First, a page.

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Originally posted by Frank_Saturn
The first big problem would be the cost of the rocket fuel, who would give that away tax free and at the below cost price of zero.
Second, We need to get the space elevator working and extremely efficient on pulling mass away from Earth's gravity.
Third, attach ion propulsion on a cohesive ball of trash then navigate it unmanned to the sun.
Here you go...
I need some research grants, and a think tank to offer me some work, but noooo I need a diploma and a stable work history lol.
Holla atcha boy!
Originally posted by BrianInRI
I have often wondered a similar idea. Getting rid of nuclear waste in a similar manner. I have no idea of the cost or feasability, but it seems like a good idea.
President Obama and the Department of Energy are working to restart America’s nuclear industry to help meet our energy and climate challenges and create thousands of new jobs. The Administration is fully committed to ensuring that long-term storage obligations for nuclear waste are met.
The President has made clear that Yucca Mountain is not an option for waste storage. The Blue Ribbon Commission on America’s Nuclear Future, led by Congressman Lee Hamilton and General Brent Scowcroft, will conduct a comprehensive review of policies for managing the back end of the nuclear fuel cycle, and will provide recommendations for developing a safe, long-term solution to managing the Nation’s used nuclear fuel and nuclear waste.
On March 3, 2010, the Department of Energy filed a motion with the Nuclear Regulatory Commission to withdraw the license application for a high-level nuclear waste repository at Yucca Mountain with prejudice. The President’s fiscal year 2011 budget request eliminates funding for the Office of Civilian Radioactive Waste Management. The Office of Nuclear Energy will lead used fuel activities previously performed by OCRWM.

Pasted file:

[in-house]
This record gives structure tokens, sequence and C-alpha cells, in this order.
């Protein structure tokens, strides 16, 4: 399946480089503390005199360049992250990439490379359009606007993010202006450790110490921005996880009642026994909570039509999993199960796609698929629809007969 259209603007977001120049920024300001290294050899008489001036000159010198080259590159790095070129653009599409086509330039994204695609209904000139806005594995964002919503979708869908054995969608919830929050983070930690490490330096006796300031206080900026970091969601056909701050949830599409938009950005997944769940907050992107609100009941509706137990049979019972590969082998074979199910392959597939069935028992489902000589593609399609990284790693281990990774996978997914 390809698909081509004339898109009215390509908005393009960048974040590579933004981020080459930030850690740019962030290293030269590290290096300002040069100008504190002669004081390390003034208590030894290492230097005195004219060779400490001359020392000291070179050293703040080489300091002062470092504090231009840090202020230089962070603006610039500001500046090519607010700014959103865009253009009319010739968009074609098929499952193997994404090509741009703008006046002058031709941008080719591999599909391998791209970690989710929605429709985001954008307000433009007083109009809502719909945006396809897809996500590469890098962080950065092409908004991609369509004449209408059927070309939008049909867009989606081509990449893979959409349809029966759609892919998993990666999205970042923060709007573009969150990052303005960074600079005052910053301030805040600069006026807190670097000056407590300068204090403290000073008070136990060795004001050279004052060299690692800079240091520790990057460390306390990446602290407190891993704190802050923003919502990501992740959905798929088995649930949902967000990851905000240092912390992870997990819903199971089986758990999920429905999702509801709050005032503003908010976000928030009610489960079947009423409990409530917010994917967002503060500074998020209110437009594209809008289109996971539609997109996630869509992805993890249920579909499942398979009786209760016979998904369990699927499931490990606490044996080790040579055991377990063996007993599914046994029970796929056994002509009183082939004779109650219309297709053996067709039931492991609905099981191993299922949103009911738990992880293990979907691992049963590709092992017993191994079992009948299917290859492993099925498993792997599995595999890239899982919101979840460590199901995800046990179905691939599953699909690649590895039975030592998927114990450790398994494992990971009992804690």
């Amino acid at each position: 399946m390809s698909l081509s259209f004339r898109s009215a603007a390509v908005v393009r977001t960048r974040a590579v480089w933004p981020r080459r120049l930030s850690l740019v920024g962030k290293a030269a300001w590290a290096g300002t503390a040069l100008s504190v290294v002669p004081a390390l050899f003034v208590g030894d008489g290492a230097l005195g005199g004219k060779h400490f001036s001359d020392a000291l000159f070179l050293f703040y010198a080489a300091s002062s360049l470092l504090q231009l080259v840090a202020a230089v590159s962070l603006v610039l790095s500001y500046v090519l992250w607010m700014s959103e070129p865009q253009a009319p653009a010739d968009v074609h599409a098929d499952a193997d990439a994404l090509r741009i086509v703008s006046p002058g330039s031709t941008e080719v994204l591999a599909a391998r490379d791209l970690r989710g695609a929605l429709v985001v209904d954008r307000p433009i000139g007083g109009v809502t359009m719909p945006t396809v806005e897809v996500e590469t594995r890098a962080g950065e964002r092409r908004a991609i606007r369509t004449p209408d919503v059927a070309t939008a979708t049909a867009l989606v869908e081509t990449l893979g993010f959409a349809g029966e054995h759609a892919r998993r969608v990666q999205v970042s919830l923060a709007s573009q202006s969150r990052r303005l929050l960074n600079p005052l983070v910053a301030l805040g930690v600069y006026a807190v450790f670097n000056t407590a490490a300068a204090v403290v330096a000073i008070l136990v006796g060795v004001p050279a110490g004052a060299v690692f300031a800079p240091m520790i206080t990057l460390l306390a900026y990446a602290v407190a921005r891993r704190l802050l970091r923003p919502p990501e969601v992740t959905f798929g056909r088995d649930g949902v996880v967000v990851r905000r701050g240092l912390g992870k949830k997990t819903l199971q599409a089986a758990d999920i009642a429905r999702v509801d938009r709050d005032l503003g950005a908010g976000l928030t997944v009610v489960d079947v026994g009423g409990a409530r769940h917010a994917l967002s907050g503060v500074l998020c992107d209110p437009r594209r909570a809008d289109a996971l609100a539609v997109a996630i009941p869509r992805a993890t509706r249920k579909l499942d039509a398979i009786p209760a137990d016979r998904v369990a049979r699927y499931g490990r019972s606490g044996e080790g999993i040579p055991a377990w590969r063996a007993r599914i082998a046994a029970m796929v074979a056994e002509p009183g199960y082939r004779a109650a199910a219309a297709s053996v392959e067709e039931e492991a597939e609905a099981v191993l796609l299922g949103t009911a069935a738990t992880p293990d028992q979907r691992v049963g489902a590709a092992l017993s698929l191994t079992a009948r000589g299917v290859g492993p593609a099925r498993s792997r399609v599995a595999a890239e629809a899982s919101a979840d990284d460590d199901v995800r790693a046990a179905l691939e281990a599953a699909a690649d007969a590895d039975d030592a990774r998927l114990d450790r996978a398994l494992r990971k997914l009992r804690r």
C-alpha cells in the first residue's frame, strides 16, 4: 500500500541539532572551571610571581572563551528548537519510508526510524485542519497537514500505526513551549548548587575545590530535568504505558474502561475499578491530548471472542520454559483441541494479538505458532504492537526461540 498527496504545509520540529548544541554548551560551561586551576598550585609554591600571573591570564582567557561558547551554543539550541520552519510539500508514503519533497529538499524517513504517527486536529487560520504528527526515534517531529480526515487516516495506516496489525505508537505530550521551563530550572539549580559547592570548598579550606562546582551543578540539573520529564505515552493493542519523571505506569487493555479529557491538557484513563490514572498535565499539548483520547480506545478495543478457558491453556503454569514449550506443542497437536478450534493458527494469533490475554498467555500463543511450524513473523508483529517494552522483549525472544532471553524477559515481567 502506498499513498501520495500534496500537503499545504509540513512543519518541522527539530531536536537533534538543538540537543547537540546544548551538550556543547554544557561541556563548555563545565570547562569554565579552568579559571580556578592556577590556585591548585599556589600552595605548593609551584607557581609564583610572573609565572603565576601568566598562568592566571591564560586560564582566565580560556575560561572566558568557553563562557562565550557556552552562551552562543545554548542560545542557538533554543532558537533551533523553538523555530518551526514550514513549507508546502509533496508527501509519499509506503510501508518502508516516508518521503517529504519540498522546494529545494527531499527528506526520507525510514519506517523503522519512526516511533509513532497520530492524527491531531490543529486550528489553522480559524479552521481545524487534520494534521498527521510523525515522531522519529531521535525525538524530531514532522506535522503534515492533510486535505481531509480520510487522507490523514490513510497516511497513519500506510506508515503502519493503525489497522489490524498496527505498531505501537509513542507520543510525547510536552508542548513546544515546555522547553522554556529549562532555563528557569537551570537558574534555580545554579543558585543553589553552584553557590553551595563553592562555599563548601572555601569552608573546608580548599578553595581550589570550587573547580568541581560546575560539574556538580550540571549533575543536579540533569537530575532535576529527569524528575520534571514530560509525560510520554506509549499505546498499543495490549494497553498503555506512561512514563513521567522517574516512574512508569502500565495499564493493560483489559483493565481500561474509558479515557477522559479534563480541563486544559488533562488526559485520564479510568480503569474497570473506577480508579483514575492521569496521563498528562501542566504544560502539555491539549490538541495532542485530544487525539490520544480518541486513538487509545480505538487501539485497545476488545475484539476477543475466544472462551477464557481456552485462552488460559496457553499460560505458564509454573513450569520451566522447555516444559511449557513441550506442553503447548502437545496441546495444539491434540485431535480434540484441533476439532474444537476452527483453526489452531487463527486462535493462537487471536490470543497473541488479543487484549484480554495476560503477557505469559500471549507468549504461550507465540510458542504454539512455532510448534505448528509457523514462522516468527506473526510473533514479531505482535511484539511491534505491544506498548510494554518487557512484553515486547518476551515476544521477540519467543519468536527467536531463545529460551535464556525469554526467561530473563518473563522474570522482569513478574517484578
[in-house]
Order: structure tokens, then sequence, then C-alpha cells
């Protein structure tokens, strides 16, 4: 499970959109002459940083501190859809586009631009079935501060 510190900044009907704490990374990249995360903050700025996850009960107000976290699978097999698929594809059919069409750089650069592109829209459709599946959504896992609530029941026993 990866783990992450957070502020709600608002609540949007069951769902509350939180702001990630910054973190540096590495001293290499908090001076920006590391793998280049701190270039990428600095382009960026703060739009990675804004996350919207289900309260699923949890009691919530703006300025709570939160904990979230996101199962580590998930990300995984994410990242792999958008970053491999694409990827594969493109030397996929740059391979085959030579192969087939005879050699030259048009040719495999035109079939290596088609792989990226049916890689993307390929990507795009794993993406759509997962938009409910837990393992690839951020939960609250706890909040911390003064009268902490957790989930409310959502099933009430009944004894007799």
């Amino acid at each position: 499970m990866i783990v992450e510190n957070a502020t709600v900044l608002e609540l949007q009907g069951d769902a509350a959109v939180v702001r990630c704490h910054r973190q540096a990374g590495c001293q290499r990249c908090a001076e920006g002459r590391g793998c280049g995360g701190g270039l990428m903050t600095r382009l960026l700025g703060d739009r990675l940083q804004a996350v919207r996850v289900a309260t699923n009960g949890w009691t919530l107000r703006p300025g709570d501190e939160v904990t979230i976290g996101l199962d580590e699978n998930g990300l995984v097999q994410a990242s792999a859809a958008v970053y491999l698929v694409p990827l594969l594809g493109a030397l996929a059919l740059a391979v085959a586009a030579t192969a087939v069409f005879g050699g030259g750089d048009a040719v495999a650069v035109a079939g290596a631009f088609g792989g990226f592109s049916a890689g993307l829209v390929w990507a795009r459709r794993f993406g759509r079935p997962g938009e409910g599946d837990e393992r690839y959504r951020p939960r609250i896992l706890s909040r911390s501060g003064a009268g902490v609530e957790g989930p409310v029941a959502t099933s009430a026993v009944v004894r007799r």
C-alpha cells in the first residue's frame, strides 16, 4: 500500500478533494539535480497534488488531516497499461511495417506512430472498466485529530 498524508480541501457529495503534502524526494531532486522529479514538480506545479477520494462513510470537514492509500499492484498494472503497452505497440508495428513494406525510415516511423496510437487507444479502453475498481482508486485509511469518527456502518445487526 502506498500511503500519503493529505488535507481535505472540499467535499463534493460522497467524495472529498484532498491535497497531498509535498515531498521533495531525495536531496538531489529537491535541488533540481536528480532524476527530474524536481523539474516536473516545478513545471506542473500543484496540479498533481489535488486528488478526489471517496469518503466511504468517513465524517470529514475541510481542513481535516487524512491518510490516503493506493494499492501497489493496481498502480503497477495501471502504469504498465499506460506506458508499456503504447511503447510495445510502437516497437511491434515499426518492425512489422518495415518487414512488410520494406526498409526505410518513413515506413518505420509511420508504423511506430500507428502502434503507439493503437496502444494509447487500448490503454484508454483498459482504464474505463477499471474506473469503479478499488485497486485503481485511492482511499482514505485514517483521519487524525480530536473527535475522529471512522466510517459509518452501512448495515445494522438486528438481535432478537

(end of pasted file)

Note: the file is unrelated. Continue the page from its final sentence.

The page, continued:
Originally posted by Arbitrageur
WTF???? What's this "long term storage"? What about disposal and a permanent solution? We can't keep handing off this problem to our kids and grandkids, especially if the nuclear industry is going to get restarted.
We've been trying to figure out what to do with the nuclear waste for decades and still have no idea? Sending it into the sun is sounding pretty good about now. That disposal cost should be factored into the cost effectiveness of operating nuclear facilities as we consider restarting the nuclear industry.
Grossman pointed to NASA documents showing that the agency's Mars Exploration Rover 2003 has a 1-in-230 chance of an "accident that releases radioactive materials into the environment."
But Newhouse says that in Prometheus, conventional rockets will take the craft past the atmosphere; only then will the reactor be switched on. Before that, the highly enriched uranium-235 inside is "just a hunk of metal," Newhouse said -- not particularly dangerous.
The Astrium space jet will take off and land conventionally from a standard airport using its jet engines. At about 12 km altitude, a rocket engine takes over to boost the vehicle's altitude to approximately 100 km. After atmospheric re-entry, the jet engines are again restarted for landing.
Well we've launched radioactive stuff into space already right?
Originally posted by weedwhacker
But, since accidents DO happen, on occasion, let's not test boundaries, OK?